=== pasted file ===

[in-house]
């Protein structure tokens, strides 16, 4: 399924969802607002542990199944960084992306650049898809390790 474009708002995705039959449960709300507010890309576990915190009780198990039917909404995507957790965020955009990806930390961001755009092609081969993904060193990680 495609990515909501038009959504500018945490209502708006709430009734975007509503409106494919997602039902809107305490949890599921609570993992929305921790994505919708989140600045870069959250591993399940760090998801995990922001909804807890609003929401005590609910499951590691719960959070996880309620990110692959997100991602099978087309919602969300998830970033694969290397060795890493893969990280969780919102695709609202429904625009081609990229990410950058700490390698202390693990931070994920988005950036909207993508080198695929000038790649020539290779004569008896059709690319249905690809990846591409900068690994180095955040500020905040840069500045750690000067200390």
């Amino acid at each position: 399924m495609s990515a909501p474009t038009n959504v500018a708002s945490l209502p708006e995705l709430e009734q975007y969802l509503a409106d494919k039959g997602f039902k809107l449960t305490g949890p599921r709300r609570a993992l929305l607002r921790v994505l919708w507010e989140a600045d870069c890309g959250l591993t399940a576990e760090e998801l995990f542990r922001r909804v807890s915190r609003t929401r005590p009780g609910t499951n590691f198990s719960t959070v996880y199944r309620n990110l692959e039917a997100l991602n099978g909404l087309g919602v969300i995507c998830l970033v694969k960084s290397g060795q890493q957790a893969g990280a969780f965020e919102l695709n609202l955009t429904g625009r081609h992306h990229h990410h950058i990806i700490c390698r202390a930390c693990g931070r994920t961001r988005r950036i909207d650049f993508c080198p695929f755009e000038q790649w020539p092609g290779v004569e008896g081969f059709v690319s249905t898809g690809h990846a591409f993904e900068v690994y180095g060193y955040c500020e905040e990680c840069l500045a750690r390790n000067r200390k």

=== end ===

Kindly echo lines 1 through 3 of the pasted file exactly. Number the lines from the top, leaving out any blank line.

[in-house]
């Protein structure tokens, strides 16, 4: 399924969802607002542990199944960084992306650049898809390790 474009708002995705039959449960709300507010890309576990915190009780198990039917909404995507957790965020955009990806930390961001755009092609081969993904060193990680 495609990515909501038009959504500018945490209502708006709430009734975007509503409106494919997602039902809107305490949890599921609570993992929305921790994505919708989140600045870069959250591993399940760090998801995990922001909804807890609003929401005590609910499951590691719960959070996880309620990110692959997100991602099978087309919602969300998830970033694969290397060795890493893969990280969780919102695709609202429904625009081609990229990410950058700490390698202390693990931070994920988005950036909207993508080198695929000038790649020539290779004569008896059709690319249905690809990846591409900068690994180095955040500020905040840069500045750690000067200390």
């Amino acid at each position: 399924m495609s990515a909501p474009t038009n959504v500018a708002s945490l209502p708006e995705l709430e009734q975007y969802l509503a409106d494919k039959g997602f039902k809107l449960t305490g949890p599921r709300r609570a993992l929305l607002r921790v994505l919708w507010e989140a600045d870069c890309g959250l591993t399940a576990e760090e998801l995990f542990r922001r909804v807890s915190r609003t929401r005590p009780g609910t499951n590691f198990s719960t959070v996880y199944r309620n990110l692959e039917a997100l991602n099978g909404l087309g919602v969300i995507c998830l970033v694969k960084s290397g060795q890493q957790a893969g990280a969780f965020e919102l695709n609202l955009t429904g625009r081609h992306h990229h990410h950058i990806i700490c390698r202390a930390c693990g931070r994920t961001r988005r950036i909207d650049f993508c080198p695929f755009e000038q790649w020539p092609g290779v004569e008896g081969f059709v690319s249905t898809g690809h990846a591409f993904e900068v690994y180095g060193y955040c500020e905040e990680c840069l500045a750690r390790n000067r200390k």